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Note: Although it is not absolutely necessary to know the Limit Comparison Test for this page, the two comparison tests are closely related. Many times ( but not always ), both techniques will work when determining the convergence or divergence of a series. So which technique you choose is often personal preference (assuming you are given the opportunity to choose). 
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Direct Comparison Test  

on this page: ► how to use the test ► how NOT to use the test ► study tip ► application to improper integrals  
The Direct Comparison Test is sometimes simply called The Comparison Test. However, like we do here, many books include the word 'Direct' in the name to clearly separate this test from the Limit Comparison Test.  
Direct Comparison Test  
For the series \( \sum{a_n} \) and test series \( \sum{t_n} \) where \( t_n > 0 \)  
to prove convergence of \( \sum{a_n} \)  to prove divergence of \( \sum{a_n} \)  
\( \sum{t_n} \) must converge and \( 0 < a_n \leq t_n \)  \( \sum{t_n} \) must diverge and \( 0 < t_n \leq a_n \)  
Quick Summary and Notes
 

How To Use The Direct Comparison Test 
There are three main steps to using this test.
1. choose a test series
2. set up the inequality
3. prove the inequality holds
The difficult thing about this test is that it seems like you are expected to already know whether the series converges or diverges before you even use the test. It helps to have a feel for it (and, with enough practice, you will develop this over time) but if you don't, you can guess. If you reach a deadend when trying to prove the inequality holds, try to prove the other direction. You will find more suggestions on this in step 1, below.
Let's look at the details of each step.
Step 1  Choose A Test Series 

When you are first learning this technique, it may look like the test series comes out of thin air and you just randomly choose one and see if it works. If it doesn't, you try another one. This is not the best way to choose a test series. The best way I've found is to use the series you are asked to work with and come up with the test series. There are several things to consider.
The first key is to choose a test series that you know converges or diverges AND that will help you get a finite, positive limit.
Idea 1: If you have polynomials in both the numerator and denominator of a fraction, drop all terms except for the highest power terms (in both parts) and simplify. Drop any constants. What you end up with may be a good comparison series. The reason this works is that, as n gets larger and larger, the highest powers dominate. You will often end up with a pseries that you know either converges or diverges.
Idea 2: Choose a pseries or geometric series since you can tell right away whether it converges or diverges.
Idea 3: If you have a sine or cosine term, you are always guaranteed that the result is less than or equal to one and greater than or equal to negative one. If you don't have any bounds on the angle, these are the best you can do. So replace the sine or cosine term with one.
Idea 4: If you have a natural log, use the fact that \(\ln(n) \leq n\) for \(n\geq1\) to replace \(\ln(n)\) with n or use \(\ln(n) \geq 1\) for \(n\geq3\) .
As you get experience with this test, it will become easier to determine a good test series. So work plenty of practice problems and follow the advice in the infinite series study techniques section.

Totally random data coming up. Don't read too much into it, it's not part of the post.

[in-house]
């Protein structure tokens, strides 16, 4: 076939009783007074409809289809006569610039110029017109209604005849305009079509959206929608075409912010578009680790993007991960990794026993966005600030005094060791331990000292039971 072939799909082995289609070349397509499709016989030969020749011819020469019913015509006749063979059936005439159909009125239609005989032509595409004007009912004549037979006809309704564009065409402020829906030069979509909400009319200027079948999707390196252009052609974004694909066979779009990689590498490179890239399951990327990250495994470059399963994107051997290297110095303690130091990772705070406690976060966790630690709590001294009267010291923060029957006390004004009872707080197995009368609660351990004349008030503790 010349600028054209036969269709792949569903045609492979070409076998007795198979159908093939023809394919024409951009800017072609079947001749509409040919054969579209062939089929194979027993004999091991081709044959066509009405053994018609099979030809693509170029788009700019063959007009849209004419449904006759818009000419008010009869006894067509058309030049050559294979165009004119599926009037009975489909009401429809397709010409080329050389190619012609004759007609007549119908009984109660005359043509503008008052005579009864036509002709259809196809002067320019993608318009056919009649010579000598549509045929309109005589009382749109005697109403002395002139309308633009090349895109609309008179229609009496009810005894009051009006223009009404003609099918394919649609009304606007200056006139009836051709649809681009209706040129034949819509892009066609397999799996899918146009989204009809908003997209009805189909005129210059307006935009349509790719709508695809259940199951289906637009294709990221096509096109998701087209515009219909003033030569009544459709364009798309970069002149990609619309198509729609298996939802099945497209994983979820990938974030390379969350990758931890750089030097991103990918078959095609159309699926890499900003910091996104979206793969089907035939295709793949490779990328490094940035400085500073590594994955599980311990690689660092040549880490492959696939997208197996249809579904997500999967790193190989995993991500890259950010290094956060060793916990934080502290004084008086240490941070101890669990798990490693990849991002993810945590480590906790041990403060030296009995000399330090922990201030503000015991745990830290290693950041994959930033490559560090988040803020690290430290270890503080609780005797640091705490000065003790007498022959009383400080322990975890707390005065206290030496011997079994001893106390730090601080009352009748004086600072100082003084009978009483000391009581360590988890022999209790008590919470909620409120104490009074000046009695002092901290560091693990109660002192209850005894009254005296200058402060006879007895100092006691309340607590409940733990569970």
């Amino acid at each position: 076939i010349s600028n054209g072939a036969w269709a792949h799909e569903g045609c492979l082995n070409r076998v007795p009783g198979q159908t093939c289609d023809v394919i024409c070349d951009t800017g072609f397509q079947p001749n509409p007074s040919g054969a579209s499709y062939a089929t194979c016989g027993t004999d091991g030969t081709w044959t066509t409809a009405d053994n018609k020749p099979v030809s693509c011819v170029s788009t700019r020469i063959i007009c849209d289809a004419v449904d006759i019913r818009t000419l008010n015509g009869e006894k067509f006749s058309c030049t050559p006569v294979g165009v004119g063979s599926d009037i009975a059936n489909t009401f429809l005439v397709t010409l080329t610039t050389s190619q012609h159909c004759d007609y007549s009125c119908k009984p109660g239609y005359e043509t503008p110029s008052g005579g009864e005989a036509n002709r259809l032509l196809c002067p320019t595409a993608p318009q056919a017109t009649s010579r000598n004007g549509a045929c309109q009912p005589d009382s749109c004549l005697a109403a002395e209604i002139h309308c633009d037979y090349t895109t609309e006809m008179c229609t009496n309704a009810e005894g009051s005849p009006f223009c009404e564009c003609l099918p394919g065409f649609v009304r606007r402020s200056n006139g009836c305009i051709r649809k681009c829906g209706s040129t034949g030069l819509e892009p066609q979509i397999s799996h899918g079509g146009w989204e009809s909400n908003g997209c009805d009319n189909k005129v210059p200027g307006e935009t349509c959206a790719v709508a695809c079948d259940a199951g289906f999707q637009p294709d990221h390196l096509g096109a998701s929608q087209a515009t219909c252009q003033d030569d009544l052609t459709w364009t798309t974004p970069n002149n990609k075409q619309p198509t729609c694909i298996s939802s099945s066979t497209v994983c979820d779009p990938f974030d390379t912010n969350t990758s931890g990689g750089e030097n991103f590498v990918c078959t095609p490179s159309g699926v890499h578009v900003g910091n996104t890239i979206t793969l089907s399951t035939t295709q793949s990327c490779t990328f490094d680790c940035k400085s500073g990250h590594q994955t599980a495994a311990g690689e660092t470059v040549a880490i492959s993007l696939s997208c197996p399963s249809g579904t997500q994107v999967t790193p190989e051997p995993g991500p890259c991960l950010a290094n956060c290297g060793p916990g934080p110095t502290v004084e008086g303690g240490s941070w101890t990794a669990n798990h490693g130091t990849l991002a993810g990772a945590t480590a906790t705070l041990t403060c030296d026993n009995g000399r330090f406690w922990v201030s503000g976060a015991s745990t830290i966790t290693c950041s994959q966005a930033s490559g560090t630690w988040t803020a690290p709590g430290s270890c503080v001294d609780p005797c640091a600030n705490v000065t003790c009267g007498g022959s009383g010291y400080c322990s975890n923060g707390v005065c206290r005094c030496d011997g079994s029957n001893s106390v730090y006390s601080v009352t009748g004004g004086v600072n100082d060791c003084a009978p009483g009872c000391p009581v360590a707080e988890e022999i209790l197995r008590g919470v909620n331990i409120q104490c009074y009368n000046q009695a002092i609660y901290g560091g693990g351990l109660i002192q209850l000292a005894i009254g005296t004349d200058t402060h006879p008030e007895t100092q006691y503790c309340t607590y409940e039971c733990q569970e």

The additional thing you need to think about for the Direct Comparison Test that doesn't matter for the Limit Comparison Test is that you need to have a feel for whether the series \(\sum{a_n}\) converges or diverges. This requires a certain amount of experience, since it determines how you set up the inequality. But you can guess by looking at the test series you ended up with. If it diverges, then your series may too. Similarly, if the test series converges, then you want to test for convergence of your original series.
Step 2  Set Up The Inequality 

If you have a series \( \sum{a_n} \) and you choose a test series \( \sum{t_n} \) then you can set up the inequality in one of two ways:
If you are assuming convergence, the test series must also converge and the inequality you need to show is \( 0 < a_n \leq t_n \). 
If you are assuming divergence, the test series must diverge and you need to show \( 0 < t_n \leq a_n \). 
Here is an idea on how to think about the direction of the inequality. If you think the series you are working with diverges, you want to pick a divergent test series that is SMALLER than the series you are working with. You can think about this smaller test series as 'pushing up' your series and since the small series diverges, there is no way your series can converge since it is always being pushed up to infinity.
However, if you think your series converges, then you need to choose a convergent test series that is LARGER than your series. Then, you can think about the test series as always 'holding down' your series and not allowing it to go off to infinity.
Step 3  Prove The Inequality Holds 

Once you get the inequality set up, you need to prove that the inequality holds for all n greater than some N. There are several techniques to do this depending on the inequality, one of which should work.
Technique 1  Directly
First, directly. In this case, set up the inequality and perform algebraic operations until you get an inequality that always holds. For example, we can show that \( n \leq n+2 \) by subtracting n from both sides to get \( 0 \leq 2 \). This last inequality is always true.
Technique 2  Prove an inequality is always positive.
If the direct way is not possible, try moving all the terms to one side leaving zero on the other side and then explain how the expression is always positive. For example, if we can get something like \( 0 \leq \displaystyle{ \frac{n+5}{n^3} }\) we can argue that, since n is always positive, both the numerator and denominator are positive, resulting in the right side always being greater than zero. The key to remember here is that n starts at zero or one and is always positive after that.